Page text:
Draw and Write Together: Poems and Pictures

  • chart paper
  • crayons
  • markers 
  • squares of paper
  • pictures (yellow objects)

MA Standards:

Foundational Skills/RF.PK.MA.1: With guidance and support, demonstrate understanding of the organization and basic features of printed and written text: books, words, letters, and the alphabet.

Head Start Outcomes:

Language Development/Receptive Language: Attends to language during conversations, songs, stories, or other learning experiences.
Literacy Knowledge/Phonological Awareness: Identifies and discriminates between words in language.
Literacy Knowledge/Print Concepts and Conventions: Understands conventions, such as print moves from left to right and top to bottom of a page.

PreK Learning Guidelines:

English Language Arts/Language 3: Communicate personal experiences or interests.
English Language Arts/Reading and Literature 7: Develop familiarity with the forms of alphabet letters, awareness of print, and letter forms.

Draw and Write Together: Poems and Pictures

© Commonwealth of Massachusetts, Department of Early Education and Care (Jennifer Waddell photographer). All rights reserved.

STEM Key Concepts: There are many different colors

ELA Focus Skills: Concepts of Print, Listening and Speaking, Vocabulary, Writing

Read the poem “Yellow” by Barbara Juster Esbensen. Review the things that are yellow.

  • Explain that an author uses words in a poem to “paint” pictures in our minds, or help us think about the words as pictures.
  • Say, The words of a poem can help a reader see, hear, smell, or feel something. How would you describe yellow? Let’s write a poem together describing yellow. Let’s try to help someone imagine what yellow looks like, sounds like smells like, and feels like.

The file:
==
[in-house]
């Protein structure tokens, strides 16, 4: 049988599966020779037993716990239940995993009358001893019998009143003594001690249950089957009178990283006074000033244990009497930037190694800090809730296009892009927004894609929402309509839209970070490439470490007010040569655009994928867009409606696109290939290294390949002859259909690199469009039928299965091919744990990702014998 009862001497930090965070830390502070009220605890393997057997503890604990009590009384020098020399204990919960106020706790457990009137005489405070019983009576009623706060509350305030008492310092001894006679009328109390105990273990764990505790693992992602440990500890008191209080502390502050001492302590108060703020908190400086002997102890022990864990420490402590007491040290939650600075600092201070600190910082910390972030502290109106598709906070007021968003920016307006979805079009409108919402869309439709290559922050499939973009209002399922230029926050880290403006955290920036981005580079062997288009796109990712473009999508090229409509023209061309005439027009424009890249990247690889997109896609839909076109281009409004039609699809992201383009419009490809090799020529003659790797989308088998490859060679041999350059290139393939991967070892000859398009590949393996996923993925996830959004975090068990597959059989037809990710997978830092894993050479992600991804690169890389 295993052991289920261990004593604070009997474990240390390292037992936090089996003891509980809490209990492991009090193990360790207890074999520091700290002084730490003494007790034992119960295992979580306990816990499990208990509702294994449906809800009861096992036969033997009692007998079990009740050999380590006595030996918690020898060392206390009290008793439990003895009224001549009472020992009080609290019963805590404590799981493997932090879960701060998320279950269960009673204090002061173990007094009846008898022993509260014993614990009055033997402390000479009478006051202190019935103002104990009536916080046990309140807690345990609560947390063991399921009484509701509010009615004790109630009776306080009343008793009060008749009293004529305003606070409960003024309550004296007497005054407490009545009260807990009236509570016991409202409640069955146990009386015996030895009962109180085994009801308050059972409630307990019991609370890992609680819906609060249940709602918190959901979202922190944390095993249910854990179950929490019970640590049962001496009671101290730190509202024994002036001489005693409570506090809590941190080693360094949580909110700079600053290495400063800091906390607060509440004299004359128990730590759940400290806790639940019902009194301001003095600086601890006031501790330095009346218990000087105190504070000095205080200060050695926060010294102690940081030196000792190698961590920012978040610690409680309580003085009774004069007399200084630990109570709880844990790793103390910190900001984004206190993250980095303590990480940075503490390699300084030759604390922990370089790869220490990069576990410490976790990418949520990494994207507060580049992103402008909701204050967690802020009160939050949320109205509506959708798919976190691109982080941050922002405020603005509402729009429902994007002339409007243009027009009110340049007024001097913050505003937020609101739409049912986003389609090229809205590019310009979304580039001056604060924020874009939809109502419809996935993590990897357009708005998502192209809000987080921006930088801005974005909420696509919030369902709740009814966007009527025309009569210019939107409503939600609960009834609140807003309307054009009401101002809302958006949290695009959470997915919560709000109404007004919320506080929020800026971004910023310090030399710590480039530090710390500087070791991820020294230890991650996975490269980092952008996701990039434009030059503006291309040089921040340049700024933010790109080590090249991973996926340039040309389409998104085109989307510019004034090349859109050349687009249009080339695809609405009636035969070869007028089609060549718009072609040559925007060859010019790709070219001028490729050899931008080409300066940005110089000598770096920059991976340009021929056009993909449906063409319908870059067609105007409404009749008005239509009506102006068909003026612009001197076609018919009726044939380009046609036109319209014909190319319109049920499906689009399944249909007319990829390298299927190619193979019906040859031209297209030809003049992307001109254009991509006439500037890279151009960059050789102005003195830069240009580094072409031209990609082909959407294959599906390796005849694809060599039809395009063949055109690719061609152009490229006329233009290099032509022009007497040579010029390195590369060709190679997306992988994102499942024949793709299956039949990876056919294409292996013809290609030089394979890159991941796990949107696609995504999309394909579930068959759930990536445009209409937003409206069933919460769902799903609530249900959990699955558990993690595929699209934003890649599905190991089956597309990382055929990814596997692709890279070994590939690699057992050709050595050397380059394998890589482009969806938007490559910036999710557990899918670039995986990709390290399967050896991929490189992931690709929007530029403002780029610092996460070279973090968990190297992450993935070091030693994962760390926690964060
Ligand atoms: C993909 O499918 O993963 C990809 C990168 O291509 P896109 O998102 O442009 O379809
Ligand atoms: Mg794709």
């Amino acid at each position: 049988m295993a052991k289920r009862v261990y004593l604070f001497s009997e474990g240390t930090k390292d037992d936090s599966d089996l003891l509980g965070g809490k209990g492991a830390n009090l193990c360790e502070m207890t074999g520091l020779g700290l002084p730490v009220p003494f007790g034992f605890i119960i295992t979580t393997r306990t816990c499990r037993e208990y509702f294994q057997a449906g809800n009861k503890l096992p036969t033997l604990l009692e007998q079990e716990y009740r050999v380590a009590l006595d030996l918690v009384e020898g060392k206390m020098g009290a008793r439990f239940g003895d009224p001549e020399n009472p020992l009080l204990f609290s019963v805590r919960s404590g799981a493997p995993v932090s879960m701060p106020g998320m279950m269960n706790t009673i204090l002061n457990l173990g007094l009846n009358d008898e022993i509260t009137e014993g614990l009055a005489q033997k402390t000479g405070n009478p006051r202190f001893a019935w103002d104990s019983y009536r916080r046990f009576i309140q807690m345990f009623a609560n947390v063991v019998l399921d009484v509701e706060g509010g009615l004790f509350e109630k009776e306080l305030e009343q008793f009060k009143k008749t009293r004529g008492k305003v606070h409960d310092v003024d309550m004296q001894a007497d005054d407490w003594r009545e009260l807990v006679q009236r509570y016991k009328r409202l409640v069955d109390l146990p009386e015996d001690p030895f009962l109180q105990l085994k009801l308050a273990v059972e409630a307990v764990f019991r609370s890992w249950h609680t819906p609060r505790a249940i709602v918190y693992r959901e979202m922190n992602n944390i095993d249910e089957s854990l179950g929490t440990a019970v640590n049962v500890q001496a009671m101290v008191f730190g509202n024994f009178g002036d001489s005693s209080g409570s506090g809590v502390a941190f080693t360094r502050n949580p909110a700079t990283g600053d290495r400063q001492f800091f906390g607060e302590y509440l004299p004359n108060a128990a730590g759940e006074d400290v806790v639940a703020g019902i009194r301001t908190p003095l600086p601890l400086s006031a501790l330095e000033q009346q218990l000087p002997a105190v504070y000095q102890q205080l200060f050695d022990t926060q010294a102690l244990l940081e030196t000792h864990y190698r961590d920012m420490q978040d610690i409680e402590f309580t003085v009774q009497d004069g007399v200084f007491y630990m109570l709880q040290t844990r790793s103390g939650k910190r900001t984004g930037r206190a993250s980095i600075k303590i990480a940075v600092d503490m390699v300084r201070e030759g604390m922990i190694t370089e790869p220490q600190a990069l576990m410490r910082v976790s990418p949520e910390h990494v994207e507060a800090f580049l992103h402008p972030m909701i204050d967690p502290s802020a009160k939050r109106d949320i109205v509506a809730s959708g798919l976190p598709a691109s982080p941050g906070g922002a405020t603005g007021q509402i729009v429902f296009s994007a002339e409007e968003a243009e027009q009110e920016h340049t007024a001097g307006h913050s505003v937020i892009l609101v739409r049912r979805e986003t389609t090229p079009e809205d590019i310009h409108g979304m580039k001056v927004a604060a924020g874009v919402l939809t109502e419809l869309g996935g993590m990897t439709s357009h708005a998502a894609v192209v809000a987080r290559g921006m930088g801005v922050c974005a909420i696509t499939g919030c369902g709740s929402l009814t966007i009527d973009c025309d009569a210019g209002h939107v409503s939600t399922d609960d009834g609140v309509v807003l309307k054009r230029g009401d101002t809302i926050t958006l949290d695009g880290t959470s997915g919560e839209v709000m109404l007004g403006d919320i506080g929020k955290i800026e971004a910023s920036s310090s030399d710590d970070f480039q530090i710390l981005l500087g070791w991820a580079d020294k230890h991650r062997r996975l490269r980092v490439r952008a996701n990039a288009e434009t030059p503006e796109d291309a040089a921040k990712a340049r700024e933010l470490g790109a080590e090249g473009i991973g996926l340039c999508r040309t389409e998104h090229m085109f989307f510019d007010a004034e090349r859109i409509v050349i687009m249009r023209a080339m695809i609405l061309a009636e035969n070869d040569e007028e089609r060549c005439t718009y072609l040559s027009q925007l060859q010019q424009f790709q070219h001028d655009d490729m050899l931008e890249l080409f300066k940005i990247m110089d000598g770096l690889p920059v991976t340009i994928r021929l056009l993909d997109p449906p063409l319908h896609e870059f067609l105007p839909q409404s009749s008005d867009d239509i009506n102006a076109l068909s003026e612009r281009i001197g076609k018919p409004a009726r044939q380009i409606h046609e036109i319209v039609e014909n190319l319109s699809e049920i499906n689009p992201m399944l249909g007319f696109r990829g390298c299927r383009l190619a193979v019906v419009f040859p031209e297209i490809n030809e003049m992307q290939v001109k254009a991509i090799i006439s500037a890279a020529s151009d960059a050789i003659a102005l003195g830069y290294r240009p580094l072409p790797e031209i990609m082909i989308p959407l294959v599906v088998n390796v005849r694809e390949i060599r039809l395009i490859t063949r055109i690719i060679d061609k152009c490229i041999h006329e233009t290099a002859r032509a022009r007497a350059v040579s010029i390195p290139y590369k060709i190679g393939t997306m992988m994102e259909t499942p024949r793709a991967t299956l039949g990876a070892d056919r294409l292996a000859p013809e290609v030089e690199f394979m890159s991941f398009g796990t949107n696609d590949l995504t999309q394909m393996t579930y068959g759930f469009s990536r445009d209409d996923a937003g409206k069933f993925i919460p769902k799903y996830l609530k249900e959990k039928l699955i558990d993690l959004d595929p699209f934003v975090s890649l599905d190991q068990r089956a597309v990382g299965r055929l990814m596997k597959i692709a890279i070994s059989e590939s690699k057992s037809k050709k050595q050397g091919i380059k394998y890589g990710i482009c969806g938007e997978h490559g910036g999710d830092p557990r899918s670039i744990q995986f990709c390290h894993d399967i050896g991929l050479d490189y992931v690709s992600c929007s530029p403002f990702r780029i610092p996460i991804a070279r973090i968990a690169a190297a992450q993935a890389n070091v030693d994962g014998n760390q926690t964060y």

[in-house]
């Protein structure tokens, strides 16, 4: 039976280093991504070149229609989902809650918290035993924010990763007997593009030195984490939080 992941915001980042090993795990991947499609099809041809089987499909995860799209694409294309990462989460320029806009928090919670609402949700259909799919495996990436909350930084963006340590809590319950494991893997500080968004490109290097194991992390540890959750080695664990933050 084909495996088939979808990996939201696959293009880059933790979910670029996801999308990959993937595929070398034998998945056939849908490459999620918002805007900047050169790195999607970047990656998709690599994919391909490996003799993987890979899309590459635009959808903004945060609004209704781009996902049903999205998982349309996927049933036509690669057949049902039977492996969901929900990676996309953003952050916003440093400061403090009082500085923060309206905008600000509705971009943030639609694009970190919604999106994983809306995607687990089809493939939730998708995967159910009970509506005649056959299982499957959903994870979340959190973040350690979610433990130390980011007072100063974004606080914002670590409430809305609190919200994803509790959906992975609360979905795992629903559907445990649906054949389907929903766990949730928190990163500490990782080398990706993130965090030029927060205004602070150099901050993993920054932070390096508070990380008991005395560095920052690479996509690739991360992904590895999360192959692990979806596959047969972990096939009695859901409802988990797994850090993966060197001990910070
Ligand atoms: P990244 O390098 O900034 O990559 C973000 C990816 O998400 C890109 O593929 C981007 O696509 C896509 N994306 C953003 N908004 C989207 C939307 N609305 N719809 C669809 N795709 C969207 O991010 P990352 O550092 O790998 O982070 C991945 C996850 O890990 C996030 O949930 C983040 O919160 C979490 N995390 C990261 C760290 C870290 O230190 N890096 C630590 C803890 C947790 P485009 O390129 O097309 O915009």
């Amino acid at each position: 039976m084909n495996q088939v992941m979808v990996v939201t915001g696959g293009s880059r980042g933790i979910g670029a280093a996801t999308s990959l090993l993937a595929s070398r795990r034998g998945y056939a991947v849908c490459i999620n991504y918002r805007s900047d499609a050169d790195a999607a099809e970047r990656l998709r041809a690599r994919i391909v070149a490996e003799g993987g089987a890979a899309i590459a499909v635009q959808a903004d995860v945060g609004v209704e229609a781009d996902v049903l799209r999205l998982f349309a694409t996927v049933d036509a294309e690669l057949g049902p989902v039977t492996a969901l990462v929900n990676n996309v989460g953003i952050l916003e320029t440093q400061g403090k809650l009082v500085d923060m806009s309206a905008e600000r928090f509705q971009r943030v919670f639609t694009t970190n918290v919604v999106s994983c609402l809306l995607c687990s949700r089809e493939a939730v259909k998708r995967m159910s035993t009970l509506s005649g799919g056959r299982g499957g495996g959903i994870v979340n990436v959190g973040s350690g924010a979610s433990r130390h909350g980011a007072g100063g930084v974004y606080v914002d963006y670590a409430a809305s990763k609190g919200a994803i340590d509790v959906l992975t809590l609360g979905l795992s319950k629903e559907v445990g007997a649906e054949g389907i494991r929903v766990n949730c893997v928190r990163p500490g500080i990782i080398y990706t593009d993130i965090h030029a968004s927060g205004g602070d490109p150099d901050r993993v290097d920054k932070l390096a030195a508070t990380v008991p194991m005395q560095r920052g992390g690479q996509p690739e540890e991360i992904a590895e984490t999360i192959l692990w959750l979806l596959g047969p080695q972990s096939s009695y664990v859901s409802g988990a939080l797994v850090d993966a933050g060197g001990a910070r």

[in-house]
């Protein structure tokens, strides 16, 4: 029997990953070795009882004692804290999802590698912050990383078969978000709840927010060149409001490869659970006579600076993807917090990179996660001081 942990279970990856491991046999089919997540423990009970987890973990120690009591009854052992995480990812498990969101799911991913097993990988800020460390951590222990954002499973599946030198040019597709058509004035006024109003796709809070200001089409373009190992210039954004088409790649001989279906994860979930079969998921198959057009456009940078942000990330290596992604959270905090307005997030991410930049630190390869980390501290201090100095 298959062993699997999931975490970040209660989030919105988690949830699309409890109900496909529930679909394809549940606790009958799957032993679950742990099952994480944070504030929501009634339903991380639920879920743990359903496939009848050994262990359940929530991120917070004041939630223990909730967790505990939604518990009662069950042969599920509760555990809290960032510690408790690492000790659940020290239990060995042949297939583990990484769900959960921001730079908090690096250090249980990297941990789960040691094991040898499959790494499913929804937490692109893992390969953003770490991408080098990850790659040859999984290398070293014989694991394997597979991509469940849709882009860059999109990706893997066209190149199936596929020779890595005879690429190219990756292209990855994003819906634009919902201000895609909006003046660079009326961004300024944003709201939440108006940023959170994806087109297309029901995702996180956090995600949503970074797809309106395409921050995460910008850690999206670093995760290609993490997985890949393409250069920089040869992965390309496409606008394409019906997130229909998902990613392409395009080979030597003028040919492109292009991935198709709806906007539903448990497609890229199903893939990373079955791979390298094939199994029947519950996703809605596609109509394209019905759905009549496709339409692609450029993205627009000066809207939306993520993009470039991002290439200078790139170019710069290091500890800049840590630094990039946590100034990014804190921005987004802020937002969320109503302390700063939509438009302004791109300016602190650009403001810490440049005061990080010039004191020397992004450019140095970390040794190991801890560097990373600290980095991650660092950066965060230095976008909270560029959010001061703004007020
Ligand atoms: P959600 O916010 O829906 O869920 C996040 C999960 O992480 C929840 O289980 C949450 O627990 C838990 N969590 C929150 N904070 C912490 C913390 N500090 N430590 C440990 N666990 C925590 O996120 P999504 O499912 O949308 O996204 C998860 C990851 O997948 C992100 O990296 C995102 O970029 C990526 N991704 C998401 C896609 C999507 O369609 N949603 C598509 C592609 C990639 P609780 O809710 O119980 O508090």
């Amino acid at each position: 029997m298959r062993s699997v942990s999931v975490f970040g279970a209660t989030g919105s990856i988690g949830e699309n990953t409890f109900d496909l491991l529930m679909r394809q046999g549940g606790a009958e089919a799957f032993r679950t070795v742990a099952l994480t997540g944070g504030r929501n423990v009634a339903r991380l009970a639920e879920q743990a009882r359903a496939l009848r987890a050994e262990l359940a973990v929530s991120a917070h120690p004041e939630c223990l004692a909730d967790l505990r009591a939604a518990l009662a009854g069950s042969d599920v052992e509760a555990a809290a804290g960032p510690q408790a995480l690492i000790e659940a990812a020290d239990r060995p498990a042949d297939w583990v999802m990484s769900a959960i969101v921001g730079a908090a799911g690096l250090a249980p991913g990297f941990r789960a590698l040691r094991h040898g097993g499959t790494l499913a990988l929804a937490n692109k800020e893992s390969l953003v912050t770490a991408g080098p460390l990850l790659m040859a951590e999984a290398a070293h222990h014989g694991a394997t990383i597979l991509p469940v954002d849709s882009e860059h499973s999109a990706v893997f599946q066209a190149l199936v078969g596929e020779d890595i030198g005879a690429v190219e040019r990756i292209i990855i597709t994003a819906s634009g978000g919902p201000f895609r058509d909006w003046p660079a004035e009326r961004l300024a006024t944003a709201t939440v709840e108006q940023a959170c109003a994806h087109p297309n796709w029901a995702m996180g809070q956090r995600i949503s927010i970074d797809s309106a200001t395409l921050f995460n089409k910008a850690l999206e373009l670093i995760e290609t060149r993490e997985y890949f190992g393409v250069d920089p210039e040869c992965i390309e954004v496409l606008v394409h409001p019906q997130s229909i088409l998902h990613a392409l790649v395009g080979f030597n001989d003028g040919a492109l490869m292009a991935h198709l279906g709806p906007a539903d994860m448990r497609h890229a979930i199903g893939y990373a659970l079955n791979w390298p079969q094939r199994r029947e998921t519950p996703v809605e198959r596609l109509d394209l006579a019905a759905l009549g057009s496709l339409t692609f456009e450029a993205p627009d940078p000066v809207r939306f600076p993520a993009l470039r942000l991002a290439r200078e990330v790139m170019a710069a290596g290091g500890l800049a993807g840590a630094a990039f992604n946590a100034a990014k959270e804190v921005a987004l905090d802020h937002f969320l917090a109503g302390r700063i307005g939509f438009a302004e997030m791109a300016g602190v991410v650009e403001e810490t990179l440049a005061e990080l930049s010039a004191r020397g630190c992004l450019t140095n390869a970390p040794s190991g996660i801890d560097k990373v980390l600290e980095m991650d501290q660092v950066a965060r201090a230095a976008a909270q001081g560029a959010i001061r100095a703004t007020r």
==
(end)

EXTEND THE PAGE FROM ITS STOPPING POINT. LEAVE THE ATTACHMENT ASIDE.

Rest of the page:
Write the lines below on chart paper and read them aloud. Have each child add line to the poem. If children have difficulty thinking of a yellow object, encourage them to look at the pile of pictures.

What is Yellow?
Yellow is a pineapple with bumpy skin.
Yellow is a pucker lemon in my lemonade.
Yellow is a squishy ball bouncing.
Yellow is a                       .

Read the finished poem aloud and track the words as you read. You may want to invite volunteers to track lines from right to left.

  • Then give each child a paper square and have them draw a picture of the object they added to the poem. 
  • Invite children to tape their completed picture next to the line in the poem. 
  • Display the poem chart in the room for children to revisit and read together. 

Adaptation: If younger children have difficulty putting their description into words, have them draw something that is yellow instead. Then help them find words to describe the drawing.

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